Bright Futures: Torres moves past adversity to achieve success

Published 12:21 pm Tuesday, April 5, 2016

Jesus Torres is taking advantage of educational opportunities that weren’t available to his parents.

Torres, a senior at Bob Hope Charter School, will soon graduate high school with more than 40 college credit hours and is at the top of his class. He will soon be the first generation in his family to go to college.

The road to his academic success wasn’t always easy. Torres was born in Mexico and at a young age his family moved to California.

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“At first I had difficulty speaking and writing the English language,” Torres said.

His parents spoke with teachers and advisors and felt it was in his best interest to repeat the second grade. This one act helped him get a better grasp on the English language. The family then moved from California to Texas and Torres began attending Bob Hope School in the sixth grade.

“The teachers put in the time, if I needed help,” he said. “By middle school I seriously started applying myself and began extracurricular activities.”

Torres has been involved with University Interscholastic League math, science and social studies as well as soccer, tennis and basketball.

“When I got to high school I talked to my dad about graduating early and he said he didn’t see why not,” he said. Around this time Torres began taking college classes as well. “In ninth grade I started out with art appreciation and worked my way up to British Literature and now I’m taking anatomy and physiology and human growth and development.”

Torres has applied to the University of Houston and been accepted into their honors college. He plans to move there in mid-August and will participate in a transition program for seniors.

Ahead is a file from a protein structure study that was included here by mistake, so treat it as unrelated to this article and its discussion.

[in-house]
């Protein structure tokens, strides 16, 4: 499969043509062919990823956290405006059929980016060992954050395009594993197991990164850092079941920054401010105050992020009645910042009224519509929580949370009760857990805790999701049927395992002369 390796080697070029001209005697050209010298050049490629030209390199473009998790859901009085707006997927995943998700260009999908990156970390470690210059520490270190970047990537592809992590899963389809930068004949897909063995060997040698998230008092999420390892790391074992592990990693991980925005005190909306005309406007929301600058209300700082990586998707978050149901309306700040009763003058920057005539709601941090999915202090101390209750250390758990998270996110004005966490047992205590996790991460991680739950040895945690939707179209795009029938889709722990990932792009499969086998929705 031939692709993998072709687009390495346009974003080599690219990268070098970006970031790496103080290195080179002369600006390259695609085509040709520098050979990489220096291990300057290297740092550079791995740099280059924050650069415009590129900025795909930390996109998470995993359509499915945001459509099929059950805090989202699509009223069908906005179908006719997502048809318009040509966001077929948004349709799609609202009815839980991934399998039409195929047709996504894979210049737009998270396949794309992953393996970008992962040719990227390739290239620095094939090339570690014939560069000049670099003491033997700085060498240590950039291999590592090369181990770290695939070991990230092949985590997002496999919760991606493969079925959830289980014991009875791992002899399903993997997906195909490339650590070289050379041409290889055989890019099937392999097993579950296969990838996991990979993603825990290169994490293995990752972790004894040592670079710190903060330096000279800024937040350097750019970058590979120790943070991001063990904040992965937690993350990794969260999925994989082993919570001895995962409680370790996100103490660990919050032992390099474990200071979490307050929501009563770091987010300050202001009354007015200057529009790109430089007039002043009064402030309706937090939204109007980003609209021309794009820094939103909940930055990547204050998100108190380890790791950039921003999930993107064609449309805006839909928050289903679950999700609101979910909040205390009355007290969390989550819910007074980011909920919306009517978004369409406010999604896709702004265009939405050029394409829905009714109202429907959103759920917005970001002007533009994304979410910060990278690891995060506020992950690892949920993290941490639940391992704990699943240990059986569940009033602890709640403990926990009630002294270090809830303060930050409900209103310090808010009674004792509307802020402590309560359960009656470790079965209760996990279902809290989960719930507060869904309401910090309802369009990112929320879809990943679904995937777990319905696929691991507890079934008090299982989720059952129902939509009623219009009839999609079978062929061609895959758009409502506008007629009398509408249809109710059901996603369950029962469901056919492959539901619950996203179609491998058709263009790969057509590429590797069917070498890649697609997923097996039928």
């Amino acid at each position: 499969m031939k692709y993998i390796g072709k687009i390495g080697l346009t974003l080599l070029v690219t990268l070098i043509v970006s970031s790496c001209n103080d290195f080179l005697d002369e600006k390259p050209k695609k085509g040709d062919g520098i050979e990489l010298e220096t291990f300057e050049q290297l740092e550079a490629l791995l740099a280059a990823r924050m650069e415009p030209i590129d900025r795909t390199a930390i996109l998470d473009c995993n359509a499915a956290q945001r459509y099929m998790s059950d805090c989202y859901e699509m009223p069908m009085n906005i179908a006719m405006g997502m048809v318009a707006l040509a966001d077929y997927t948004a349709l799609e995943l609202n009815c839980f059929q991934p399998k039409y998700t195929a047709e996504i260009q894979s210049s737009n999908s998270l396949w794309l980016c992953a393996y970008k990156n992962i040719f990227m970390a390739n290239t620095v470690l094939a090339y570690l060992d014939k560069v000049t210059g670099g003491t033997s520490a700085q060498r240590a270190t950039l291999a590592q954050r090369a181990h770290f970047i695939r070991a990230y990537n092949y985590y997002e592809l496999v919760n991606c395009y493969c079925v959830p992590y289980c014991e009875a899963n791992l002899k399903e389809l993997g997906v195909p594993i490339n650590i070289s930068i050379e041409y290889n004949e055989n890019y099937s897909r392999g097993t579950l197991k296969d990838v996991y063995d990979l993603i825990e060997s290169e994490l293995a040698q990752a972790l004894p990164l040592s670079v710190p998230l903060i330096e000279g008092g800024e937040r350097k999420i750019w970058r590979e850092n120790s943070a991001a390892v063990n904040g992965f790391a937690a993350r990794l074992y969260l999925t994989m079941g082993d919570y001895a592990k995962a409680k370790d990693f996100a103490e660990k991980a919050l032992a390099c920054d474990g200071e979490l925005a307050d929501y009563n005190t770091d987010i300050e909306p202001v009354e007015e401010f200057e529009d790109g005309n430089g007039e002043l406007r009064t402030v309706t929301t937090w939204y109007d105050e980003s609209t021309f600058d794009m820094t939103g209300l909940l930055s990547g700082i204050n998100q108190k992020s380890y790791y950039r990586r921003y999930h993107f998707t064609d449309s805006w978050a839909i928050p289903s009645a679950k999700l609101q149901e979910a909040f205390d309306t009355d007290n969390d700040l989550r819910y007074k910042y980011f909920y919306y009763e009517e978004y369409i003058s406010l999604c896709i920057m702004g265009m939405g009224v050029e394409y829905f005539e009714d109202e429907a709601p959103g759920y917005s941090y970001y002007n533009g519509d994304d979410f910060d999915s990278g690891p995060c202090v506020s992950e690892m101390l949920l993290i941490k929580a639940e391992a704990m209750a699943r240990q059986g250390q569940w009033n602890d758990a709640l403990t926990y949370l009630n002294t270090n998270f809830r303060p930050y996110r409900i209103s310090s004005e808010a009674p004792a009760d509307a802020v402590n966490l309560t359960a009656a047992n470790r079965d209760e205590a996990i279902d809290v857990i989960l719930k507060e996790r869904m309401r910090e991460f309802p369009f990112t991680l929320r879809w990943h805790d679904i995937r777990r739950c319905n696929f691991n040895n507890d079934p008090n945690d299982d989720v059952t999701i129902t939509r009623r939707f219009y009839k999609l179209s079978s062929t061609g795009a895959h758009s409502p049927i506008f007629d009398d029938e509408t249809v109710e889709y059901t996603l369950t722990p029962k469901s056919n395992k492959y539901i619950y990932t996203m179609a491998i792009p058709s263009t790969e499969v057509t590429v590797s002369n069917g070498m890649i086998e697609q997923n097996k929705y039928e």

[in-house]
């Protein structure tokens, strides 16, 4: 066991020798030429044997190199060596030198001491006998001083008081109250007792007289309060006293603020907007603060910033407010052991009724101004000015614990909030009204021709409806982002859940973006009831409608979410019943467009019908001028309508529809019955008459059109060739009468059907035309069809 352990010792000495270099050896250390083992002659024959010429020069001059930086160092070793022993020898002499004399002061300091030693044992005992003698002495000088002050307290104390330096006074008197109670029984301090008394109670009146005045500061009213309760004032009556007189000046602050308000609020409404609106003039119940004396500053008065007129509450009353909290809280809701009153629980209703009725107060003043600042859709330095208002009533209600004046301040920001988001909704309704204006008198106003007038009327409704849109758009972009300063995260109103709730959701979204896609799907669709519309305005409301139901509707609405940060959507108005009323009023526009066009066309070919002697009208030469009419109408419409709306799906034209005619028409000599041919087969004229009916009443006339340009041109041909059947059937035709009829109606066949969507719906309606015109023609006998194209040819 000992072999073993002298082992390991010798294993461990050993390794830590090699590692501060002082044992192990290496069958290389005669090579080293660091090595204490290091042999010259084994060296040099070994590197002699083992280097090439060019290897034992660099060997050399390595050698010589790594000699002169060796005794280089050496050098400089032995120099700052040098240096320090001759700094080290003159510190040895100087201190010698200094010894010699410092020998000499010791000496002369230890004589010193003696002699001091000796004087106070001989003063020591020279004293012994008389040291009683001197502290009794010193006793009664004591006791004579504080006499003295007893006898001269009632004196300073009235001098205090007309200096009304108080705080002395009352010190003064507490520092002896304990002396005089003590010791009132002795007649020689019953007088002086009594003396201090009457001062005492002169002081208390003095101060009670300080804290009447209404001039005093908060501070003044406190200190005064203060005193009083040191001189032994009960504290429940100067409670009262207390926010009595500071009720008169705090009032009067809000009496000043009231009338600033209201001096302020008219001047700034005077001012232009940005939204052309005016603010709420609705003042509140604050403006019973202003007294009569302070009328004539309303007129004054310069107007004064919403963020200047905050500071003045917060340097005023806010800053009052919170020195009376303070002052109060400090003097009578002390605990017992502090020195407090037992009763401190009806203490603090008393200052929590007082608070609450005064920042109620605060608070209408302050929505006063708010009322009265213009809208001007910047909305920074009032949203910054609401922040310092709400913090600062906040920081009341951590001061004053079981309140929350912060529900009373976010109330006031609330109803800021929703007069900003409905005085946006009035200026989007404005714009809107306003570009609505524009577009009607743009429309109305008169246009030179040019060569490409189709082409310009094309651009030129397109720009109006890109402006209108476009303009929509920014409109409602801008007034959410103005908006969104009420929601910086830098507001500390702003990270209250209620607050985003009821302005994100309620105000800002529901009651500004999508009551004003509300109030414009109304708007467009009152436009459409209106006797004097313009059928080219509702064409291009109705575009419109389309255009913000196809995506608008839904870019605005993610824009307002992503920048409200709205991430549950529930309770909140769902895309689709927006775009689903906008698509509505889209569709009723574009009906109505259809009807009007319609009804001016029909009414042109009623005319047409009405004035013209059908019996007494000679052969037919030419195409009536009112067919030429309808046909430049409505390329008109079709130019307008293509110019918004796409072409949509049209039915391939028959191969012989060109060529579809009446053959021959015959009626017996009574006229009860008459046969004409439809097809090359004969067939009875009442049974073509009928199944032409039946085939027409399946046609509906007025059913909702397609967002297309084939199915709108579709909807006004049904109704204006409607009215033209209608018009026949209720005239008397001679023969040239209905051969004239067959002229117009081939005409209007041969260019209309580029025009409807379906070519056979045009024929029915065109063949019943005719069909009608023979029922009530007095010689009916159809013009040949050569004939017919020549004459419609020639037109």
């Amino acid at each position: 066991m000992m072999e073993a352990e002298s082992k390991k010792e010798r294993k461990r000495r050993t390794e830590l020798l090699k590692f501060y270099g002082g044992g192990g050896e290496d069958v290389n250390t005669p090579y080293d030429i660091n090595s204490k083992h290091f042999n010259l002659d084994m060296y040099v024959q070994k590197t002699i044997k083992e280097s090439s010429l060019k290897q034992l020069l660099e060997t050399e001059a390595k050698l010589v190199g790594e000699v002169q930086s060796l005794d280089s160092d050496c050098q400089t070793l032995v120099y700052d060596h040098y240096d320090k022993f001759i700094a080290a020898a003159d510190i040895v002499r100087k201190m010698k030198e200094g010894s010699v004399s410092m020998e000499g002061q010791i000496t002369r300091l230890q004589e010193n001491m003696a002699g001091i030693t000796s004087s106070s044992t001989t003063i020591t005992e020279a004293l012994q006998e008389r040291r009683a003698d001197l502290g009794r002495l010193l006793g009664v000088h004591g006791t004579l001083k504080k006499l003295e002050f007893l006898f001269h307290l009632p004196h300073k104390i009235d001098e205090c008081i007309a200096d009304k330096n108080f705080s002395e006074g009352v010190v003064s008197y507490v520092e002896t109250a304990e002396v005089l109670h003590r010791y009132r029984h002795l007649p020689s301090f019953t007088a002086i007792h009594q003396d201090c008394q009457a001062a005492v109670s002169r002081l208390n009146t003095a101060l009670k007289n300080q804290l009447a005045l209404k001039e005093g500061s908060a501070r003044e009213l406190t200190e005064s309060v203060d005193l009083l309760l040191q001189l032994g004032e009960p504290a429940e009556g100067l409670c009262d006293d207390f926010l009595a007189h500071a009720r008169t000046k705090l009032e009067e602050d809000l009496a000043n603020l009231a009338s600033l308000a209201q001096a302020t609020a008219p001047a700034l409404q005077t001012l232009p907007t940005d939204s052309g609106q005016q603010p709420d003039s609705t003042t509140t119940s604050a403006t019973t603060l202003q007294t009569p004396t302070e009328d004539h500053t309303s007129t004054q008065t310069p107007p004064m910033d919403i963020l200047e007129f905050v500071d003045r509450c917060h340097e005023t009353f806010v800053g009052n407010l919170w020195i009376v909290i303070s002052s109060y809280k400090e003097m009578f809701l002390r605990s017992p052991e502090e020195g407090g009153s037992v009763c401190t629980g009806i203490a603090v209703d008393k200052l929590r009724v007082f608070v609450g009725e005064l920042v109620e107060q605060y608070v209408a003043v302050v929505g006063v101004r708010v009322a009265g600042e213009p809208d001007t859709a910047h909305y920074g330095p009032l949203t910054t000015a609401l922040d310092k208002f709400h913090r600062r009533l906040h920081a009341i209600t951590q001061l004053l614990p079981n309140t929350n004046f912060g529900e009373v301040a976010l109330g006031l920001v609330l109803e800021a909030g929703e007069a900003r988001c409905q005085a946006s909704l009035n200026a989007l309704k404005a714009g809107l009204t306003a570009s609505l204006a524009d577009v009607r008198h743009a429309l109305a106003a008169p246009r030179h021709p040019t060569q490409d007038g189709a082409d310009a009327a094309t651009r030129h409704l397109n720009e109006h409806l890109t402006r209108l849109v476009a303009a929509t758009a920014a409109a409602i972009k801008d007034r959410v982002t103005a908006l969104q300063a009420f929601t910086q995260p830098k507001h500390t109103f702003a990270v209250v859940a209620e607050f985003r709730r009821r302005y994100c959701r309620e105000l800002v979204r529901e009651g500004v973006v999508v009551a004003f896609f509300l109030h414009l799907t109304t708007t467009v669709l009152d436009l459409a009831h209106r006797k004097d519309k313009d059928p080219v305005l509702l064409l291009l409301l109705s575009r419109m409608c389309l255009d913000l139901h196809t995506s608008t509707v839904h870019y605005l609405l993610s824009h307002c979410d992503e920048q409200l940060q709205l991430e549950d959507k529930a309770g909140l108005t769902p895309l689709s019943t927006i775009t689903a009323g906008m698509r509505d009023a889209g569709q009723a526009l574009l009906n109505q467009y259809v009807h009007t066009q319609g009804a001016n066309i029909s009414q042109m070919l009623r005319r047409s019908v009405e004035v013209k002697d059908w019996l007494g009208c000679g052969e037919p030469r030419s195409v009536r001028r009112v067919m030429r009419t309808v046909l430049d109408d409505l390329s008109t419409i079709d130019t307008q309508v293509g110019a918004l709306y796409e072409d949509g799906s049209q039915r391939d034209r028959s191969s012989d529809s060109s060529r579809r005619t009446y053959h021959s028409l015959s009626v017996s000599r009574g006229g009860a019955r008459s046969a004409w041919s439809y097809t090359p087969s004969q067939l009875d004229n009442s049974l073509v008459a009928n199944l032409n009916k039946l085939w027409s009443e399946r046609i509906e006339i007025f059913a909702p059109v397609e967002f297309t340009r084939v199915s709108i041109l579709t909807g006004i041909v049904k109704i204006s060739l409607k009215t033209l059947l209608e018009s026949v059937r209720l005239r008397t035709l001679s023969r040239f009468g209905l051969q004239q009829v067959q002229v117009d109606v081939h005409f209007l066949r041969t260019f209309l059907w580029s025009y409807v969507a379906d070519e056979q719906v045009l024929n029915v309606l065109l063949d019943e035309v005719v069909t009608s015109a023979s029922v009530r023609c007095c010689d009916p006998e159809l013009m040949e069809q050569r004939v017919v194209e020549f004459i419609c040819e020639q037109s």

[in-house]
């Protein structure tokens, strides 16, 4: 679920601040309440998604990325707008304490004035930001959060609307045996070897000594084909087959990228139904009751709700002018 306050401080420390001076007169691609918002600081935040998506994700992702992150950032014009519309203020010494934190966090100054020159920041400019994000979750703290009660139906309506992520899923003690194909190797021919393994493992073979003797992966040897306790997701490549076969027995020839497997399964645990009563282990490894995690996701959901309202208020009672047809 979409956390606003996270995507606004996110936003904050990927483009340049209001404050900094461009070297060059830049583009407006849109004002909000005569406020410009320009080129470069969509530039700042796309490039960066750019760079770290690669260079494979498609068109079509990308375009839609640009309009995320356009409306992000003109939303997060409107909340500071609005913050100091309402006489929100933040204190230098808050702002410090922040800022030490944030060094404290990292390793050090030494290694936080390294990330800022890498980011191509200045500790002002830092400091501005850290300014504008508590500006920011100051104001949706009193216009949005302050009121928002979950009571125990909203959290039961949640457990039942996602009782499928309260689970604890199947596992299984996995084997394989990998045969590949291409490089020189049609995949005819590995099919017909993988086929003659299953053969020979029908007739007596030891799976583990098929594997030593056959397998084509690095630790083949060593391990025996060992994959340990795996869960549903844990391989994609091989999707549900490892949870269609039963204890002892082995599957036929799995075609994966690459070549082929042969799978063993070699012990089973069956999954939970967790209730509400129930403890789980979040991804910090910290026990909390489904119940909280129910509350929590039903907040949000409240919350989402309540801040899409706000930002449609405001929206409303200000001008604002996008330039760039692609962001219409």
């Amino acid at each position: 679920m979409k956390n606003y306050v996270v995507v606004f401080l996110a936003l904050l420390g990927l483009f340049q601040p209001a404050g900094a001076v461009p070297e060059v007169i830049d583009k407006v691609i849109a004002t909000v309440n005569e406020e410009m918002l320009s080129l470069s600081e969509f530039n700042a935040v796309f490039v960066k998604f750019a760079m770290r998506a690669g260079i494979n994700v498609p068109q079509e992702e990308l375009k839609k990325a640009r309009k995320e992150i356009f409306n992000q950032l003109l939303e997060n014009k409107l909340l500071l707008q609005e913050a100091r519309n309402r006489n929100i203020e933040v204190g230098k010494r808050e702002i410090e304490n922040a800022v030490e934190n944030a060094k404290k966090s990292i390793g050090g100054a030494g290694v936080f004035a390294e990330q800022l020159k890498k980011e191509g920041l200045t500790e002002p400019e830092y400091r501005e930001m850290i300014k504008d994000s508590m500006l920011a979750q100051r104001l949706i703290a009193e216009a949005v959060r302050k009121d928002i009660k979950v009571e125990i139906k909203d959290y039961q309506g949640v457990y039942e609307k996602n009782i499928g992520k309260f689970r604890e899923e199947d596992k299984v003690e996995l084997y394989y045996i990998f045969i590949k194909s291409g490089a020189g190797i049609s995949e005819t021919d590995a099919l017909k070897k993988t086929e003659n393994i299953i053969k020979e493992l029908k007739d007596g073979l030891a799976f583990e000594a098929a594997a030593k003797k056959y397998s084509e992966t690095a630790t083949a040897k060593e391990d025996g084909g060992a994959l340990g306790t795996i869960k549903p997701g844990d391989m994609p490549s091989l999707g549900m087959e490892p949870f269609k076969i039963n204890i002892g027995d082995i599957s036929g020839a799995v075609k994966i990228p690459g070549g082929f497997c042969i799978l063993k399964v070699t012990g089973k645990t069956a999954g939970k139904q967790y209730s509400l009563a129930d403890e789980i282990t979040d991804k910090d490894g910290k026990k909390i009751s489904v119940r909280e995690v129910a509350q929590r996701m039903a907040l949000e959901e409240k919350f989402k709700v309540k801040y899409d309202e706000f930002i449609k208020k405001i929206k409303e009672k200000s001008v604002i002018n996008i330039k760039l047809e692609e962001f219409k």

While there he will major in biology and is on a pre-med track with a goal of becoming either a cardiothoracic surgeon or neurosurgeon.

Torres is a member of the National Honor Society and Rotary’s Interact Club that was formed at the school last year. The main focus, he said, is giving back to the community. By the time he graduates he will have accrued more than 60 hours of community service. He has helped with Beaumont’s Gusher Marathon, blood drive at the school and Big Brothers and Big Sisters at the school, a program that pairs older students with middle school students. They help with homework or read a book with them, he said.

Adriana Sanchez, a teacher at Bob Hope School, commended the student on his drive and ambition as well as academic achievements.

“Jesus Torres is the most organized student we have. He is always on time for everything if not early,” Sanchez said. “He is the first to volunteer and the last to leave any function.”

Sanchez said when she first met Torres last year he was already preparing for college in his sophomore year.

“He is super dedicated to his education and being successful,” she said.

Torres comes from a close-knit family and strives to be the best he can be.

“I’m the first generation in my family to go to college and I feel honored,” he said. “My parents didn’t have that chance in life. My mom was born on a ranch in Mexico and she’s illiterate. My parents are very proud of me; they didn’t have this opportunity. They are proud of my accomplishments and what’s in store in the future.”

Torres has two older sisters, one who graduated from Bob Hope Charter School and one who attended the Hughen Center. He also has a brother who’s 11 months younger than him, a 10-year-old brother and a 3-year-old sister.

Jesus Torres is the son of Jesus Torres Sr. and Martha Torres.


Twitter: MaryMeauxPANews

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